I chose to work with Shetland Supreme Jumper Weight from Jamieson & Smith because I enjoyed the soft hand of wool from the Shetland sheep breed when I was knitting Layter, and thought it would be gentle enough for a baby to wear. I also love the range of colours represented within the Shetland breed, and the Shetland Supreme palette offers the possibility to be quite subtle moving between greys, fawns, whites, creams… I started a high contrast version of Blayter which looked a bit like a mint humbug, but in the end was seduced by the subtle transitions possible between Shaela, Katmollet, Mooskit and Gaulmogot! Shetland Supreme has a lovely light hand, and even knit at quite a tight gauge, retains a soft halo and bounciness… it’s lovely for a baby jacket. I also wanted to find a way of fitting the sheepy ethos behind the original Layter to the aims of Shetland Wool Week, which – like WOOLFEST – is such a fantastic celebration of sheep and wool! What better way than by designing Blayter in a way that celebrates some of the lovely shades of wool found amongst Shetland sheep?
10. What challenges did you find adapting the pattern for differently proportioned bodies?
There’s lots of conflicting information about sizing from different sources, and this made certain aspects of the design process a bit tricksome. To assist with these challenges, I enlisted the help of our amazing friend Liz, who as well as being a brilliant tech-knitter, is an experienced knitter of baby things, and has produced many tiny and gorgeous items for her two lucky nieces. Liz was a total star and test-knitted a beautiful version of the pattern in berry shades of Jamieson & Smith 2 ply. She also discussed baby sizes and proportions with me, and made great suggestions for the details we included on the sizing chart, because in her experience, babies range wildly in terms of size/age. I learnt loads from her during the process of adapting Layter to fit a baby.
11. Finally, what is your favourite sheep breed and why?
Ooh it’s a tricky one, that! Hard to pick just one as they are all so amazing, and all for such different reasons, but I have an enduring fondness for small, wild sheep like Shetlands, Manx Loaghtans, North Ronaldsays, Borerays… I am afraid I am terribly romantic about all these breeds. When I was in Shetland, Ollie showed everyone a hairy grey fleece which he described as “scadder” meaning that it’s very rough. I love that fleece, though, because it is what the Shetland sheep would grow if left to its own devices in order to survive in the wild. It has a thick mane down the middle which I imagine would give a ram a very proud aspect out on the hills! To me, scadder looks like land… like rocks, stones, earth, peat… On the other hand, who can argue with the lovely ginger-biscuit fleece of the Manx Loaghtan which is wild too, but surprisingly soft? Perhaps in the end though I have to say the Boreray is my favourite sheep, purely because it’s the most endangered breed, and the one we all need to love the most if we want to keep it going!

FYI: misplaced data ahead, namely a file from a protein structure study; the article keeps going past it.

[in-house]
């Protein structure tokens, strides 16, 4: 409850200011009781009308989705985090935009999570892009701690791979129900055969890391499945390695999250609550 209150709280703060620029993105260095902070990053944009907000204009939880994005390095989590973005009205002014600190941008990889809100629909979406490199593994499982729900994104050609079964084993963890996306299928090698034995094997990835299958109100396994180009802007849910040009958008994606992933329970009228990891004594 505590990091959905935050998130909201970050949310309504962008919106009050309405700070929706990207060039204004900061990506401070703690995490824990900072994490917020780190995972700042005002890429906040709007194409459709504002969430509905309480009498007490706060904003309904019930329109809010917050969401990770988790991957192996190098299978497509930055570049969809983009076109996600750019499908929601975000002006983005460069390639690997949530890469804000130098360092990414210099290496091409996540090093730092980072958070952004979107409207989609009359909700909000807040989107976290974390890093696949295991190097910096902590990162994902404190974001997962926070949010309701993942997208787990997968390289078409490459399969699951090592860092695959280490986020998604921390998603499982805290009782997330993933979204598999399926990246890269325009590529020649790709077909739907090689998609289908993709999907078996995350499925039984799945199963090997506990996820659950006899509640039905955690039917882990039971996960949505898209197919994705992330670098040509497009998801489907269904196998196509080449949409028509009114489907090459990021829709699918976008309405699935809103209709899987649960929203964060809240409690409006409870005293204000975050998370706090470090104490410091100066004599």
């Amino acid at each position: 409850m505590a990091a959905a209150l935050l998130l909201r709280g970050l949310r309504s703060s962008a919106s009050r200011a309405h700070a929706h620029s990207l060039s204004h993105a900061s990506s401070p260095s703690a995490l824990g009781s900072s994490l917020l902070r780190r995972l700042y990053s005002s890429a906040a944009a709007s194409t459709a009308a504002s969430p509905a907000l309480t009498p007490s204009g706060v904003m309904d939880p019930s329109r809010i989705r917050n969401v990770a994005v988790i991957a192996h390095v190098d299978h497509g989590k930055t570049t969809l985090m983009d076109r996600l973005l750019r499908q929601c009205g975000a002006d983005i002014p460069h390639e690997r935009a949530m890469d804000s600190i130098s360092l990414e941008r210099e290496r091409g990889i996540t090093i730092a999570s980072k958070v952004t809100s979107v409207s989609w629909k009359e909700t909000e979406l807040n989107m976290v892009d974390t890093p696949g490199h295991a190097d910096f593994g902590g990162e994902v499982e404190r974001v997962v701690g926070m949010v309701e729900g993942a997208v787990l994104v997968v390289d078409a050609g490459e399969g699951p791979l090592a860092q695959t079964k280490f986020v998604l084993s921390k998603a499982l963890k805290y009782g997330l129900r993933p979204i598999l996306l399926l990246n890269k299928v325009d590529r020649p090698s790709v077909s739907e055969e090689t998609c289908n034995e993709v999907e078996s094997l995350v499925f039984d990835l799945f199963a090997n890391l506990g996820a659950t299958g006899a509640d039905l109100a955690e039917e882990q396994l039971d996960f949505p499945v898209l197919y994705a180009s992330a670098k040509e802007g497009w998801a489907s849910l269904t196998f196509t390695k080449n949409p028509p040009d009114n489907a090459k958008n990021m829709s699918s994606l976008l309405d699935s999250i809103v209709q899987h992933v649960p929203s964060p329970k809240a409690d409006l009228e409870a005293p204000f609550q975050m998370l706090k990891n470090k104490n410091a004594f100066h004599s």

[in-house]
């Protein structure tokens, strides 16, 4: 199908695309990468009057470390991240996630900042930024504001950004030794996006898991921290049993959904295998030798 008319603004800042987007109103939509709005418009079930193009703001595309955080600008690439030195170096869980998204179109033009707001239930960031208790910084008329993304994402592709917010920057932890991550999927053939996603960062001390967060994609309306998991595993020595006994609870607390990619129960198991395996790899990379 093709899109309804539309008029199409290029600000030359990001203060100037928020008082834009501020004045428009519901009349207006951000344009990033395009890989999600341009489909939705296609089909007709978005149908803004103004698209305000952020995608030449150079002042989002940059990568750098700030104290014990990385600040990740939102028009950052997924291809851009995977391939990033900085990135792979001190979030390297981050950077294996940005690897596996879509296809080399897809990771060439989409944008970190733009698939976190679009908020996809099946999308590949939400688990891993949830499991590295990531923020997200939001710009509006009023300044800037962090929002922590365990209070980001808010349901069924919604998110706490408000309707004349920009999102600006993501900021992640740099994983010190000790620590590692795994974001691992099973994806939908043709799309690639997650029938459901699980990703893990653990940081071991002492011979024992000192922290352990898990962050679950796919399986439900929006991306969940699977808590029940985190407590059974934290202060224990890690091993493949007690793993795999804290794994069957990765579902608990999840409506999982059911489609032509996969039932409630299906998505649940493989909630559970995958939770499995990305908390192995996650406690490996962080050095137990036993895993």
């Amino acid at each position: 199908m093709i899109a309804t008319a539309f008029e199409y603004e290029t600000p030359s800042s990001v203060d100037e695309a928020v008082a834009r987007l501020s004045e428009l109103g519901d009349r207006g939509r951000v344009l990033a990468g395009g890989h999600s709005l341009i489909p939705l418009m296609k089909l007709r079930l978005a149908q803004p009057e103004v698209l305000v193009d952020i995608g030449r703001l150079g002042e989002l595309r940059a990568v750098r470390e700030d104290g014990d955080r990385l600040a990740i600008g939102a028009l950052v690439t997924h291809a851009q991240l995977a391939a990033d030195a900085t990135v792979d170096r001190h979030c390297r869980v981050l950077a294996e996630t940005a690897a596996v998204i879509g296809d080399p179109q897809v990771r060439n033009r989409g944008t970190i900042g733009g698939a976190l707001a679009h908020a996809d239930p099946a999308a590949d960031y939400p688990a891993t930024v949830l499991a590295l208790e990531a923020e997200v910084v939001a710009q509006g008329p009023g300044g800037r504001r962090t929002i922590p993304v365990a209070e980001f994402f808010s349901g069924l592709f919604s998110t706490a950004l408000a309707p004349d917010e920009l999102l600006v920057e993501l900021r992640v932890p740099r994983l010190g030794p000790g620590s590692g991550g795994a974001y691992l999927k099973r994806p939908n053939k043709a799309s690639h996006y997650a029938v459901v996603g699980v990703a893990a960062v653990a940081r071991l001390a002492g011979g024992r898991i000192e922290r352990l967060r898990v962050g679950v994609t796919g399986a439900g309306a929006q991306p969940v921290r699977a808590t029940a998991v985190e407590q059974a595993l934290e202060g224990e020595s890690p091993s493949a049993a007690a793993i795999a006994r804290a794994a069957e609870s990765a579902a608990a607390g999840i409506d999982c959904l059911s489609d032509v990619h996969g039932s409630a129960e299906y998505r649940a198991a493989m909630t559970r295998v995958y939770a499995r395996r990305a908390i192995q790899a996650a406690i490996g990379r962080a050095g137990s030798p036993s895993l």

Thanks so much, Felix!
And be sure to follow the WOVEMBER blog this month, for sheepy stories, inspiring interviews, woolly giveaways and more!
In case you hadn’t already realised, Mel really is my right-hand woman where this designing lark is concerned. She is an incredible knitter and I am very fortunate that she has the time and inclination to test out my designs. Mel is in many ways a much more exacting craftswoman than I, and her experience of, and feedback on, my patterns helps me to produce what I know are more ‘knitterly’ instructions. She is also a valuable sounding board for my design ideas. In the case of Braid Hills, for example, I was uncertain whether or not to continue the cabling on the cuff. . .
. . .and Mel persuaded me that this detail was absolutely essential. She was right.
Working closely with Mel is also useful when I’m grading a pattern. I produce a sample for myself, and Mel produces one too. Although we are similarly petite, we have very different body shapes – as well as being far more curvy than I, Mel has a longer torso, and often has to adjust the length of knitted garments that would proportionately fit her otherwise.
Braid Hills is knit all-in-one piece: the cable pattern has to end on a certain row in order for it to flow into the top-edge ribbing edging . . .
. . . and for this to happen, you have to be quite careful where and how many rows you add, and how you space your buttonholes.
Thanks to Mel, there is a note in the pattern about this.
Mel used the same yarn as me for her sample — Blacker Swan DK — in a natural (ie, not overdyed) stone grey shade. I think the natural shades of this yarn have a hand that is (if possible) even more pleasing than the dyed colourways – Mel’s sample has retained a slight halo without losing any of the stitch definition.
So, I finished my spirograph — these pictures are of the item in its unblocked state, as I was in a rush to get outside and stick it on my heid.